A toddler is safe at home thanks to the quick work and keen snout of a police K9. WHDH News 7 reported that a 3-year-old went missing in Shelby County, Ohio this week. People were frantically searching in front of the home that the child reportedly went missing from. Officers with the Shelby County Sheriff’s Department quickly arrived on the scene. They brought their secret weapon – a K9 named Bandit.
A Quick Response Made For A Successful Rescue
Bandit and his partner, Deputy Frank Bleigh, went to work. Bandit was able to follow the child’s scent and found the missing boy within just ten minutes! The Shelby County Sheriff’s Department posted to their Facebook page after the child was found. They credited Bandit’s excellent tracking and trailing abilities for the successful find.
“Deputy Bleigh and K-9 Bandit started the search at the front of the house and within 10 minutes Bandit had located the child,” they said. “This is exactly why we have dog units, watching this track you could tell very well that Bandit had the scent of the child and was well on his way to finding him.”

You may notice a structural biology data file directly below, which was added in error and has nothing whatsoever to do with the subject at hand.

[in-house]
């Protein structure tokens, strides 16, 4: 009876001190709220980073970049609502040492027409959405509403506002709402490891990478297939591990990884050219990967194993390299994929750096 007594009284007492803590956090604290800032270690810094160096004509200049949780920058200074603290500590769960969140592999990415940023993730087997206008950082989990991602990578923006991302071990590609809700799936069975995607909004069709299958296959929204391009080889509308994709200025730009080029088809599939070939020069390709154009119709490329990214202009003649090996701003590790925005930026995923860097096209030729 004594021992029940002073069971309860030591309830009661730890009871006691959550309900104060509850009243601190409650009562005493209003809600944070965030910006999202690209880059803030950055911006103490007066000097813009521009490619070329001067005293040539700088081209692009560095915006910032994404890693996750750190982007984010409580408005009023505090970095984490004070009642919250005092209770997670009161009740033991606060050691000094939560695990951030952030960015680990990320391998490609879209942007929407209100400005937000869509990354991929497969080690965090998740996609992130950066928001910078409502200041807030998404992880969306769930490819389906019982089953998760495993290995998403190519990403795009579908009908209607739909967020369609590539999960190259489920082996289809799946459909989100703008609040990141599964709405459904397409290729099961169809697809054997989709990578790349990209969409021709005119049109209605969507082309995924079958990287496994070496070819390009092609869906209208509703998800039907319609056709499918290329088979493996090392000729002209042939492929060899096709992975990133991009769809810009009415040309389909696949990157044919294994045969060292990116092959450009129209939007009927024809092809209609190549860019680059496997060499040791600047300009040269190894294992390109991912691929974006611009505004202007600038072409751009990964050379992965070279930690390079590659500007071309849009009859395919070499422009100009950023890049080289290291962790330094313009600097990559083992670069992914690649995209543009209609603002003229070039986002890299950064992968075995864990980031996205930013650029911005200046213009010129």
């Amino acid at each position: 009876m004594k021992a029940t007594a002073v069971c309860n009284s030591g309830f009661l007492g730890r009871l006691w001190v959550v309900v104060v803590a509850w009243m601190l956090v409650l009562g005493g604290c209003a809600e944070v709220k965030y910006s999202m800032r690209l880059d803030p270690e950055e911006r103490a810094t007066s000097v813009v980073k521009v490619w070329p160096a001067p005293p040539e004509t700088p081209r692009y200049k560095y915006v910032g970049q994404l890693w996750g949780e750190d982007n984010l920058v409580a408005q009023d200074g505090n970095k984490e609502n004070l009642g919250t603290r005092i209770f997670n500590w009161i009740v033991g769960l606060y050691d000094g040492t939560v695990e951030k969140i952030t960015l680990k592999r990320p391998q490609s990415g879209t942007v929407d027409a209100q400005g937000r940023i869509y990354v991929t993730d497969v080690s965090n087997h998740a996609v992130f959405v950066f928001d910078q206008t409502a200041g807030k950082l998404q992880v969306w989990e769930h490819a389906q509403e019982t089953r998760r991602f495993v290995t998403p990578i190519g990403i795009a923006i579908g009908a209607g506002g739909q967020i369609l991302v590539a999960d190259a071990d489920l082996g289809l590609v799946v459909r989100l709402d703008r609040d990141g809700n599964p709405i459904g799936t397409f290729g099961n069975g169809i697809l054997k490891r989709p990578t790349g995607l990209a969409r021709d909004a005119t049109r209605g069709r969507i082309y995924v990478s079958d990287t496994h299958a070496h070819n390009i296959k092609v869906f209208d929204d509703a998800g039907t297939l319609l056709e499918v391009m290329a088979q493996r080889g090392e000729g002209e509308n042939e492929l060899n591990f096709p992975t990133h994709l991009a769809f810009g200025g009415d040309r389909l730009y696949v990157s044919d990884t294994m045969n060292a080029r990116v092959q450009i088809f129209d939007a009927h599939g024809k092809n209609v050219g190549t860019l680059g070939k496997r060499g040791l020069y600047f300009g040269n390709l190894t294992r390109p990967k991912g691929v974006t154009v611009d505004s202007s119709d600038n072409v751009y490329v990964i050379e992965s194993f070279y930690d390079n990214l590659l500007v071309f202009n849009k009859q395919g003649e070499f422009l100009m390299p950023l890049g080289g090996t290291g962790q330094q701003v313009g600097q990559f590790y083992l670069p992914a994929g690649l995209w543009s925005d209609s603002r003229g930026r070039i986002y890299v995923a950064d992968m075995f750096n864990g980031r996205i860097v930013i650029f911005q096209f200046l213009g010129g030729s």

Shelby County is a somewhat rural community with only about 50,000 residents. It sits about 90 miles northeast of Columbus. With so much rural land in the surrounding area, K9 Bandit’s swift work truly saved the day.
The Incredible Power Of A Dog’s Nose
What K9 Bandit did to find the missing child is actually referred to as trailing. It is commonly mistaken as tracking. However, tracking is what a dog or human does when they follow a visual cue down a path- footprints, for example. Trailing is what a dog does when using scent to follow a path. Using smell to trail a person or animal allows the dog’s natural instincts to take over and their precision flourishes.
A dog’s sense of smell is an astounding act of science. According to PBS, scientists report it to be anywhere from 10,000 to 100,000 times better than a human’s sense of smell. James Walker was the former director of the Sensory Research Institute at Florida State University. He described a dog’s sense of smell in terms of vision. This gives us a better understanding of how incredible a dog’s sense of smell really is.
“If you make the analogy to vision, what you and I can see at a third of a mile, a dog could see more than 3,000 miles away and still see as well,” said Walker.
Another scientist described it as being able to detect the smell of one rotten apple in two million barrels of apples!
What can we say? A dog’s nose knows all! Good boy, Bandit!
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